It wasn’t a snowstorm by any means, but enough flakes fell at precisely the right moment Friday night in Minneapolis to make it feel like even Mother Nature knew it was Doomtree Blowout time again. The ninth annual family-potluck concert – which has a history of raising bad winter weather – moved into First Avenue after an early start Thursday at the Triple Rock for under-age fans.
The scene outside First Ave with a crowd lining up under light flurries was as familiar as the vibe inside once the local hip-hop crew hit the stage running (literally), with a short runway jutting out over the dance floor like past years and the five Doomtree rappers tag-teaming through their verses.
“Thank you for coming to the Doomtree Blowout … again!” Sims said after two high-adrenaline fan favorites opened the show, “Low Light Low Life” and “Beacon.”
For all its welcome deja-vu attributes, this year’s Blowout concerts offered enough new twists to avoid feeling like a rehash. The visual production from local “videoptical” company Playatta was an impressive touch-up from the get-go, with two dueling video screens for a backdrop and a light show that would out-dazzle most touring productions that come to First Ave.
A short list of guests also joined the fray this year, with Aby Wolf providing her usual rich vocal layering to Dessa’s songs but also adding to the harrowing-epic feel of P.O.S.’s “Lock-Picks, Knives, Bricks and Bats.” Crescent Moon of Kill the Vultures and Oddjobs notoriety also took the stage Friday to fiercely revive “I’m Talking,” introduced by P.O.S. as “someone who inspired all of us.” Per word from the Twitterosphere, Saturday’s show also featured Har Mar Superstar during “Bangarang” (a night after he appeared on “Wits” for Minnesota Public Radio).
“I’m Talking” was one of many older, rarely played nuggets dusted off for Blowout IX. Others included “The Wren,” “Thinking Dunk Tank” and “Kid Gloves.”
One other unusual twist: The crew took about a 20-minute, jam-band-style break about 75 minutes after it first hit the stage. Whether or not this had anything to do with the kidney condition that sent P.O.S. to the emergency room during last year’s Blowout run, you wouldn’t have known Friday the dude is still in need of a transplant. Besides the hair-raising version of “Lock-Picks,” he also spouted off with extra fortitude in “We Don’t Even Live Here (Weird Friends)” and “F* Your Stuff” post-intermission.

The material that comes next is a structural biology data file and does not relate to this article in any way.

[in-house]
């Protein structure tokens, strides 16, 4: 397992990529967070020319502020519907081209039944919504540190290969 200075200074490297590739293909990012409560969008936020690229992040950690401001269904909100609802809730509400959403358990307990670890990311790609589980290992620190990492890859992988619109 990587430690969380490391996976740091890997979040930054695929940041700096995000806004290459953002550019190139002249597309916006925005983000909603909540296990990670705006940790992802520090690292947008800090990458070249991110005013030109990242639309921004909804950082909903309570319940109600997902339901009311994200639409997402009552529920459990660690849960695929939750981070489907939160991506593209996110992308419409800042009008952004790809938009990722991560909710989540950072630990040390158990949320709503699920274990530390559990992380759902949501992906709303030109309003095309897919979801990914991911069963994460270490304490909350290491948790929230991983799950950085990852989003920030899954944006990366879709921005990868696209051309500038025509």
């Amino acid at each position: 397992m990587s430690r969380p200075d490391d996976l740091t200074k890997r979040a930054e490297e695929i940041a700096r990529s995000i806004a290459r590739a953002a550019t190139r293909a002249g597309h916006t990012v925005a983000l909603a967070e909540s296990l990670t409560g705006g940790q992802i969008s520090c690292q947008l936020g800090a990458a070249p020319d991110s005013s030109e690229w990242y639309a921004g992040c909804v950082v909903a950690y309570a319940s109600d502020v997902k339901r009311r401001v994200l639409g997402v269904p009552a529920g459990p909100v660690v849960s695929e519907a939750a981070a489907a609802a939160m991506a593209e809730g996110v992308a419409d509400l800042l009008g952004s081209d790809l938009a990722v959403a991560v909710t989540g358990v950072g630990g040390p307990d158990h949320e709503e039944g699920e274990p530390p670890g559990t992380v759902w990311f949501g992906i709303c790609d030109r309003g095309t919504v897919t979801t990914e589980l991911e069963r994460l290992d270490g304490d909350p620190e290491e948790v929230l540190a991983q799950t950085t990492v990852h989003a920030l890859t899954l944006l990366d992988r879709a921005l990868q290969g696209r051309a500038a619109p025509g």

As has been the case in past years, the show -- about 2½ hours total not counting the break -- was sporadically split into mini-sets in which each rapper delivered three or four of their solo tunes, usually with the rest of the crew there for hype duty. Mike Mictlan went first before the crowd got too hoarse or drunk to shout along to “Game Over” and “Prizefight.” Dessa breezed through “Dixon’s Girl” as if to save her energy for an extra powerful “Warsaw.” After the break, Cecil Otter dug up a couple of his oldies, “A Hundred Fathers and “Lakeshore Drifter.” He also steered them through “Little Mercy” for the pre-encore finale.
Several new songs – presumably from a new all-crew record that the group started laying down this fall – also made the set, including a rousing, chant-filled gem near the end of the set with the hook, “I got my own nation.” Paired with one of Sims’ lines in another new tune earlier in the show, “My city is electric,” it sounded as if the crew had been writing with the Blowouts in mind. The Doomtree nation continues to show up in force each year and was once again rewarded with one of the most electric concerts of the year.
At the time of writing, tickets still remained for Sunday's Blowout finale at First Ave, following fast sell-outs the first three nights.